More than a million people could be pushed into ‘absolute poverty’ after Rishi Sunak’s mini-budget, think-tank warns
- Think tank warns households face average real-terms squeeze of £1,100 this year
- From next month 1.3m more households will be pushed into ‘absolute poverty’
- Typical working-age household incomes are set to fall by 4 per cent in real terms
More than a million households could be pushed into poverty while the richest face losing £3,000 a year after the Chancellor’s mini-Budget, a think-tank warned yesterday.
It said UK households face an average real-terms squeeze of £1,100 this year.
The Resolution Foundation said from next month 1.3million more households will be pushed into ‘absolute poverty’ – defined as having an income below £14,000 for a childless couple and £8,000 for a single person.
It will be the first time Britain has seen such an increase outside a recession.
The foundation said typical working-age household incomes are set to fall by 4 per cent in real terms in 2022-23 – a loss of £1,100.
It added that the largest falls will be among the poorest quarter of households where incomes are set to fall by 6 per cent – £310 – while the richest face a real-terms squeeze of £3,206 – 2 per cent of their income.
UK households face an average real-terms squeeze of £1,100 this year, according to a think tank. Pictured: Shoppers in Princes Street, Edinburgh, on Thursday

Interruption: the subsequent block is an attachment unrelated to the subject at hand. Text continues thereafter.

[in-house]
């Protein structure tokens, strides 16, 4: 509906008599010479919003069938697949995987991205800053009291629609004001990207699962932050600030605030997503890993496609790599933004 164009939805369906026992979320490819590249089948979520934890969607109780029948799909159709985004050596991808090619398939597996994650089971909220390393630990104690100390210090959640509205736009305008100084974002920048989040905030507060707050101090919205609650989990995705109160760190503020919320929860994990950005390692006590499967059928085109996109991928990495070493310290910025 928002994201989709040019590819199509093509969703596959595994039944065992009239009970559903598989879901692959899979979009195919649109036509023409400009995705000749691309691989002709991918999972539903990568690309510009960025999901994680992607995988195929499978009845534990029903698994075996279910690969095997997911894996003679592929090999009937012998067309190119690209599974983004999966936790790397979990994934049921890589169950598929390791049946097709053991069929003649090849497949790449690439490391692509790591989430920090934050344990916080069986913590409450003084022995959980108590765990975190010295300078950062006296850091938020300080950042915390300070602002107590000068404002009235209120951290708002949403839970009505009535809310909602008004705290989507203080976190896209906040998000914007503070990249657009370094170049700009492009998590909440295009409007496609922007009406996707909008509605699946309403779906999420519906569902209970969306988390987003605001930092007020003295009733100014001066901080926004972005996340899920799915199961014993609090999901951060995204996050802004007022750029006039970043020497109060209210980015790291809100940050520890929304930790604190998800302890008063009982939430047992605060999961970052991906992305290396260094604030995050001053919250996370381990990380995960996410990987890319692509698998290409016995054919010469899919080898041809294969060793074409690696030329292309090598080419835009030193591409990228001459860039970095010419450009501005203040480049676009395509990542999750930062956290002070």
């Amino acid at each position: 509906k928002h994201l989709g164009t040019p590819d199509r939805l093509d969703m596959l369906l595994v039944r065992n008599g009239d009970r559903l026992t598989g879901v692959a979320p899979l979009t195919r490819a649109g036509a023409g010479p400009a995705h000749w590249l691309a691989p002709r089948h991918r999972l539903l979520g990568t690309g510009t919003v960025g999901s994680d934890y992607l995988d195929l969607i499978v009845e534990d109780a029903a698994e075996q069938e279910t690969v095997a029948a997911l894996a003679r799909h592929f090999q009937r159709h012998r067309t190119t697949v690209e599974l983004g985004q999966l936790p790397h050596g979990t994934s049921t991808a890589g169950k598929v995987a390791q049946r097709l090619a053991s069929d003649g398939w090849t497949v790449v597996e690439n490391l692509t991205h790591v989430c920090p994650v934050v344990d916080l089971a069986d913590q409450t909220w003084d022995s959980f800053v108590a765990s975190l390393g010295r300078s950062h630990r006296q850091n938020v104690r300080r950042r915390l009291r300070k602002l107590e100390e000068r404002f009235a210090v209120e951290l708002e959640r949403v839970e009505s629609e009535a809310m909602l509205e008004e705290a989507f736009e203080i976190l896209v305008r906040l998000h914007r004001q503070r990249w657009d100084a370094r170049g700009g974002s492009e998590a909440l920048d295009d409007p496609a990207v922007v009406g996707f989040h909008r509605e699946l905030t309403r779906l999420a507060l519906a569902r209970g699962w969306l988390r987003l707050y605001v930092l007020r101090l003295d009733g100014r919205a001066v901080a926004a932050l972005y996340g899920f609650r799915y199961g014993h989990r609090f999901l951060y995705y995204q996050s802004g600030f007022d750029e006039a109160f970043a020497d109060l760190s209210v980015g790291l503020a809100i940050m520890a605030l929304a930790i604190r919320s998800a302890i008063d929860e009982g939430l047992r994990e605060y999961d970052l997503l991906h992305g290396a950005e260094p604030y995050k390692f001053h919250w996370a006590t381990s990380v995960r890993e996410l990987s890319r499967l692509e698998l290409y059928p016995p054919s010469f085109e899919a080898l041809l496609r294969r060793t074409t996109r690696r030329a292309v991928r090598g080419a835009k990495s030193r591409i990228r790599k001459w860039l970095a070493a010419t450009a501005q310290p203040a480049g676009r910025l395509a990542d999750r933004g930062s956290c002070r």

The Chancellor Rishi Sunak pictured during a visit to Caunton Engineering, a steel manufacturing business, in the East Midlands on Thursday
Resolution Foundation chief executive Torsten Bell said Rishi Sunak had promised ‘support with the cost of living today and tax cuts tomorrow’.
He insisted: ‘The policies do not measure up to the rhetoric.’
Despite the increase to the national insurance threshold from July and a 1p cut in the basic rate of income tax in 2024 promised by Mr Sunak, of the 31 million people in work, around 27 million will pay more in income tax and NI in 2024/25.
Mr Bell said: ‘In the face of a cost-of-living crisis that looks set to make this Parliament the worst on record for household incomes, the Chancellor came to the dispatch box yesterday promising support with the cost of living today, and tax cuts tomorrow.’
He said Mr Sunak ‘has prioritised rebuilding his tax-cutting credentials over supporting the low-to-middle income households who will be hardest hit from the surging cost of living’.